LAMP is an initiative of the Australian Film Television and Radio School (AFTRS), funded by the Australian Government. The LAMP live-in-lab is a practical, production and market-focused prototyping lab specifically tailored for content creators. Project teams spend the week developing concepts and production prototypes for delivery on multiple devices.

In the last 10 months LAMP has run four major live-in-labs developing over 30 projects and transforming 92 people in the process. These have been run with ABC TV, South Australian Film Corporation in SA and general ones in WA and Sydney. It has also run seminars around the country in digital business and distribution.

LAMP Director Gary Hayes said that LAMP was designed to transform the participants and their projects.

“LAMP uses a proven development model adapted to suit the Australian emerging media landscape, similar to immersive labs in the US and Europe,” he said.

"The week is focused on producing a pitchable prototype and as such it is exhausting but very exhilarating process. It creates a real future for your cross-media property by making you relevant to the new audiences.

“The labs have attracted high profile teams from News Interactive, Project Greenlight Australia, Firelight Productions, Double the Fist, ABC TV, SBS TV, Bush TV and Penny Chapman Pictures.”

LAMP requires teams to be comprised of:
1 - Creator - executive producer, producer, director, writer etc
2 - Designer - broadcast, brand, visual identity
3 - Other craft - editor, writer, talent, sound, DOP etc:

Participants will be led by Australian and international mentors with specialist skills in design, writing, business, user experience and the technical aspects of cross media. The Lab will conclude with teams pitching their projects and showcasing their prototypes to VIP’s from the Australian media industries.

Peter Giles, Head of Digital Media at AFTRS said producers need to make the shift and follow audiences to embrace new delivery platforms such as broadband internet, IPTV, games and mobile devices.

“It's about building new partnerships and thinking outside the square to tailor a message that works across multiple platforms,” he said.

“We've found that the intensive workshop model is extremely effective in developing high-level skills for career professionals working in a dynamic global media environment.”

Interested people can apply at www.lamp.edu.au/apply to deliver concept on mobile devices, interactive television, broadband, games consoles and beyond. The submission deadline is September 25, 2006. For further information visit: www.lamp.edu.au or email lamp@aftrs.edu.au

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Wednesday, August 23, 2006

Bring your storyboards

Please remember to bring your storyboards on Monday. We will be starting to compile them into an animatic...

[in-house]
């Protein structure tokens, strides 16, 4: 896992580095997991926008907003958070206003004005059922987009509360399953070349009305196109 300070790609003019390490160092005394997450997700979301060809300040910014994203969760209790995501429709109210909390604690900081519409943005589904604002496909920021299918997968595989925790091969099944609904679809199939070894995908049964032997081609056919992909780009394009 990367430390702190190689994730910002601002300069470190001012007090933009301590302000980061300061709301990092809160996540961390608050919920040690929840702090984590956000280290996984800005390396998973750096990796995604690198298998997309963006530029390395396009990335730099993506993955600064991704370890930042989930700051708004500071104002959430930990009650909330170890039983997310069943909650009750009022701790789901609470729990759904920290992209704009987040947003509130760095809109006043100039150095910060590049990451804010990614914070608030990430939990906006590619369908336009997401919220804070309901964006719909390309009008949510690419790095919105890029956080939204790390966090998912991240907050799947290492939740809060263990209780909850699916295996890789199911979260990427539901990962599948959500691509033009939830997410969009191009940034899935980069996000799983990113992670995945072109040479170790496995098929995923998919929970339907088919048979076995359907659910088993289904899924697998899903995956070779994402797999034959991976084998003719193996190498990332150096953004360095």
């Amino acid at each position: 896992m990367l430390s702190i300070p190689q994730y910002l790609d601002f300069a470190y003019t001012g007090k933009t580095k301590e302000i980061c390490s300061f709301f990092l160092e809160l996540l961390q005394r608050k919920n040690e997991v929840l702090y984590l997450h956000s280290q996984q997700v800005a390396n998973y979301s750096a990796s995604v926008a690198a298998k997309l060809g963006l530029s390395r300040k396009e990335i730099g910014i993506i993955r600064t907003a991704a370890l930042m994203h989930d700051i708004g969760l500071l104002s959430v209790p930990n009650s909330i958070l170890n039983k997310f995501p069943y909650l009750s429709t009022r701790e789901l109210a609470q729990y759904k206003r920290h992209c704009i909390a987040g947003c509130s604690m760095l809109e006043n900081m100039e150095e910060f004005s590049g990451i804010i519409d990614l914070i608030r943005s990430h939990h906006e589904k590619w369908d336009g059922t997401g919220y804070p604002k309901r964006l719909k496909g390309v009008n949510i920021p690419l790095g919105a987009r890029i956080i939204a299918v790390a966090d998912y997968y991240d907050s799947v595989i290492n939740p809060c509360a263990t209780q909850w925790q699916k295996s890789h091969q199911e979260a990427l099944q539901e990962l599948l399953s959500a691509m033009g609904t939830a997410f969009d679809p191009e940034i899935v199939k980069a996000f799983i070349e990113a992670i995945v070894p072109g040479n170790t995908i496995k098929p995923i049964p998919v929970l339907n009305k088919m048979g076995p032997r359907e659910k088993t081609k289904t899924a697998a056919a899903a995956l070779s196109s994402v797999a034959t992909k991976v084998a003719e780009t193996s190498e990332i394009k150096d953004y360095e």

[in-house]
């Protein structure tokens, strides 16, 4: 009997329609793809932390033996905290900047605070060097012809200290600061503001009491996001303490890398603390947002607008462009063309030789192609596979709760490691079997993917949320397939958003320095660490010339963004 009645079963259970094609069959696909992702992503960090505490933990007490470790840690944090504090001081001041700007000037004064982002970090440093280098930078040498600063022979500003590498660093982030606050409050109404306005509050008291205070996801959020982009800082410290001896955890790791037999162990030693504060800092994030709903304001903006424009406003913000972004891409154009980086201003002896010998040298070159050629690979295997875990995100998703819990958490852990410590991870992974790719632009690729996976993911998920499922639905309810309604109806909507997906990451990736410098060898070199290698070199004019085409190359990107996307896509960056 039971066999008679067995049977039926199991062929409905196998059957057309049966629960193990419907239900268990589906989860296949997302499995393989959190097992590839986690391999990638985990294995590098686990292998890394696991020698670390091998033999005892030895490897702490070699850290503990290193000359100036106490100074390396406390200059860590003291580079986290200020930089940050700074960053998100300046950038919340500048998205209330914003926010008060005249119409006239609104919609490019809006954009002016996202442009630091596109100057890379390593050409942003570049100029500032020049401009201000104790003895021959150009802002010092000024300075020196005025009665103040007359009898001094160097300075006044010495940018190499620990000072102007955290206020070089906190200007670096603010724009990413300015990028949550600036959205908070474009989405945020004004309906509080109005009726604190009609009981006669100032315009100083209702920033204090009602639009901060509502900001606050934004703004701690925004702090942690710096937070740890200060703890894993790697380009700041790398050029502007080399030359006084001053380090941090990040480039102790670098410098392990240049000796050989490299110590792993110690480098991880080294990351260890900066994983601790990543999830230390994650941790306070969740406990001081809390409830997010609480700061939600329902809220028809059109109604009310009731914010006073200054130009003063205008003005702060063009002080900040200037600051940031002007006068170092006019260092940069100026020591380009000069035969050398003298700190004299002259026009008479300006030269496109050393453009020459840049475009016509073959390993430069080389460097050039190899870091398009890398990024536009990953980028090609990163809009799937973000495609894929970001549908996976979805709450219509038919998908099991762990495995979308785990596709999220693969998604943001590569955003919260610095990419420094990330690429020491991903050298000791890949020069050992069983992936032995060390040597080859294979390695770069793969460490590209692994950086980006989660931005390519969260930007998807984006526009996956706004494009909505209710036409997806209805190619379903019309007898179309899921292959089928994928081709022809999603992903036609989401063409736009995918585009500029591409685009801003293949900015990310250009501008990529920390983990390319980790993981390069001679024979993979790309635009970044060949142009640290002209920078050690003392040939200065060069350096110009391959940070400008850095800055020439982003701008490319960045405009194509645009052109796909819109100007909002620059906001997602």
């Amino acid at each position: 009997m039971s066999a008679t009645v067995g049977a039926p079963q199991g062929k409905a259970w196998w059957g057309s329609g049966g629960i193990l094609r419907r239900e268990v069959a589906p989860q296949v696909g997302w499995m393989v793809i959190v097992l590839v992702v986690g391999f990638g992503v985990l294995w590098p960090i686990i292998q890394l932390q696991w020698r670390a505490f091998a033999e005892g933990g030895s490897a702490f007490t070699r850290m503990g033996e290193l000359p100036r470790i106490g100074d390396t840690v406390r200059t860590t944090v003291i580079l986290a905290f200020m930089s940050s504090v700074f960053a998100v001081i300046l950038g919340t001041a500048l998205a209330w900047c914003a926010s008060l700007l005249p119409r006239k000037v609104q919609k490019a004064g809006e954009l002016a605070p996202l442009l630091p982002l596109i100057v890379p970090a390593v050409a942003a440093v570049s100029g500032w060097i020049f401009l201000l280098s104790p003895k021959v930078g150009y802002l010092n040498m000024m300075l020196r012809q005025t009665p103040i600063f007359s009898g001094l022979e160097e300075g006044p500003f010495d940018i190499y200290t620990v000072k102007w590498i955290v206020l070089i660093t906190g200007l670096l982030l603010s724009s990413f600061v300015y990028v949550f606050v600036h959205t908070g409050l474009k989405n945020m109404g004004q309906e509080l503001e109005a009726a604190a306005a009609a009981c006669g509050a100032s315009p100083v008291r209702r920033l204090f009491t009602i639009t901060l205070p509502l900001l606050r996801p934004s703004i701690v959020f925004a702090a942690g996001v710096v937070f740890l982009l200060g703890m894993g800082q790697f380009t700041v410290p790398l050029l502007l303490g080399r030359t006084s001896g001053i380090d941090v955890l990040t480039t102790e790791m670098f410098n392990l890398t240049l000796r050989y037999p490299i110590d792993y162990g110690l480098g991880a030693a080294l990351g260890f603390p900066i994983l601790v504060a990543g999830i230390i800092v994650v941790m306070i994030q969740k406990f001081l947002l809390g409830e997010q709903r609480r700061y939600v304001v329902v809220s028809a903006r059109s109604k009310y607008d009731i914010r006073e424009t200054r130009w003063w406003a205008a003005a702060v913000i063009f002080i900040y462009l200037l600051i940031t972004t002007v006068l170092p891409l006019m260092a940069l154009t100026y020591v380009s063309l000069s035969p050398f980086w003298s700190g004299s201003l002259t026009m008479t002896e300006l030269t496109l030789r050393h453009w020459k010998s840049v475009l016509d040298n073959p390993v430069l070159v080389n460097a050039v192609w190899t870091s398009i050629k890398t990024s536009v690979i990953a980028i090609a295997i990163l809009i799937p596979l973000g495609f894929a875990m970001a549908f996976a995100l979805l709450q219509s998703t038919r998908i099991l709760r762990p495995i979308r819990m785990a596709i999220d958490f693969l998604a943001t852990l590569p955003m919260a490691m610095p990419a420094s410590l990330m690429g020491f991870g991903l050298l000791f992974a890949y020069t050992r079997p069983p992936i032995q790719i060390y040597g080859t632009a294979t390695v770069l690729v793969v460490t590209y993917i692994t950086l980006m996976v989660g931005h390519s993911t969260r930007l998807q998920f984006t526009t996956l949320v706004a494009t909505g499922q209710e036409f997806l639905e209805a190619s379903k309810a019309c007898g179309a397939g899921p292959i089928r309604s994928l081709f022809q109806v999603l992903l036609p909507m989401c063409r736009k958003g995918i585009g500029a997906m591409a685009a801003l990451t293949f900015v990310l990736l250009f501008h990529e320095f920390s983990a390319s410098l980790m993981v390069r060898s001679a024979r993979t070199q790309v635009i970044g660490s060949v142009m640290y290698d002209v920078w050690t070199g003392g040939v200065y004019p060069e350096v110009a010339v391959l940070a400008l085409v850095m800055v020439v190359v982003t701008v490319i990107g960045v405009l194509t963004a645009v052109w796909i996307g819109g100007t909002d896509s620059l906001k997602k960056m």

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Monday, August 21, 2006

AFTRS National Screening Tour

Each year AFTRS packages up a cross-section of its best work highlighting the country's most exciting new talent and tours across Australia.

In addition to the screenings, the program provides an opportunity to attend an information seminar on everything you need to know about applying to the country's finest film, television and radio school.

This event is free and open to the public. We hope to see you there...

NOTE: Program and dates may be subject to change. Films are unclassified and recommended for viewing by audiences 15+ in every state. Seating is limited and no prior bookings will be available. Allocation is unreserved on a first come first serve basis.


Wednesday 23 August
4.00pm Recruitment Seminar
5.00pm Screening
Australian Centre for the Moving Image
Cinema 1
Federation Square, Flinders Street, Melbourne, VIC, 3000
Enquiries 03 9602 2300

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Thursday, August 10, 2006

St Kilda Short Cuts Luanch and Screenings

Premiere Event Launch 30th August 2006 :: Take a Short Cut to St Kilda

The Directors of the infamous Fitzroy Shorts cross the river to bring you St Kilda SHORT CUTS, a new monthly short film festival that promises to be a spectacular addition to St Kilda's film landscape. Its home, the gorgeous first floor Lounge Bar at Big Mouth. The Short Cuts launch event will be held on 30 August 2006 and will give movie punters an awesome selection of short films that have won acclaim for the filmmakers or propelled them onto greater projects.

The SHORT CUTS ALLSTARS launch night, is a collection of rare, specially curated short films, never to be seen together again. Featuring the acclaimed short film Wilfred, directed by Tony Rogers, and soon to be a TV Series on SBS. Also featuring is Harvie Krumpet, the nude little man that we all love. See where it all started for the director of Wolf Creek, Greg Mclean featuring his rarely seen short film ICQ and finally the internationally award winning short film Cracker Bag, which took out the prestigious Cannes Palm d'Or for best short in 2003 for its director, Glendyn Ivin, which put the Australian short film circuit on the international map. Glendyn is part of this years prestigious accellerator program at MIFF.

Invite yourself to the launch of this monthly short film festival @ Big Mouth St Kilda. And then on the last Wednesday of each month for 2006 and into 2007.

Take a Short Cut to St Kilda and join us upstairs at Big Mouth for films, food, booze, rare funk grooves from DJ Mr B and door prizes to the value of $500.00.

For a screening calendar and full list of films screening on the launch night please visit www.shortcuts.net.au.

WHEN: Wednesday, 30 August 2006
WHERE: Big Mouth first floor lounge bar, St Kilda
TIME: Doors open 7pm, Screening at 8.30pm
COST: $10 Full, & $7 Conc. Tickets only available on the door!
WHY YOU NEED TO COME: Door Prizes to the value of $500.00

For further info simply email: info@shortcuts.net.au

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Monday, August 07, 2006

Canberra Short Film Festival

The Eleventh Canberra Short Film Festival is calling for entries. With its four competition categories, expanded out-of-competition screening program, filmmaking forums and hands-on workshops, this year's festival is looking to be a big one.

General Entry guidelines: Max 30 mins, made since Jan 2004, any genre. For full requirements, see the entry form on the website.

There are four competition categories:
* National. Entrants must be Australian residents. Prize is $2,000 cash and a trophy.
* Canberra Region. Entrants must be residents of the Canberra Region. Prize is $1,500 cash and a trophy.
* Youth. Entrants must be 25 or under at time of film's completion. Prize is $1,000 cash and a trophy.
* The University of Canberra Schools Competition. Entrants must have been Students in Grades 1 – 12 at time of film's completion. Prize is $750 and a trophy.

This year an expanded screening program will see films selected for screening in out-of-competition collections including:
* Animation,
* Horror,
* Experimental and
* Family Friendly

For more information and an entry form>>
DEADLINE: Friday September 1st 2006
p] 02 6297 0432
e] canberrashort@iinet.net.au
m] PO Box 5212 KINGSTON ACT 2604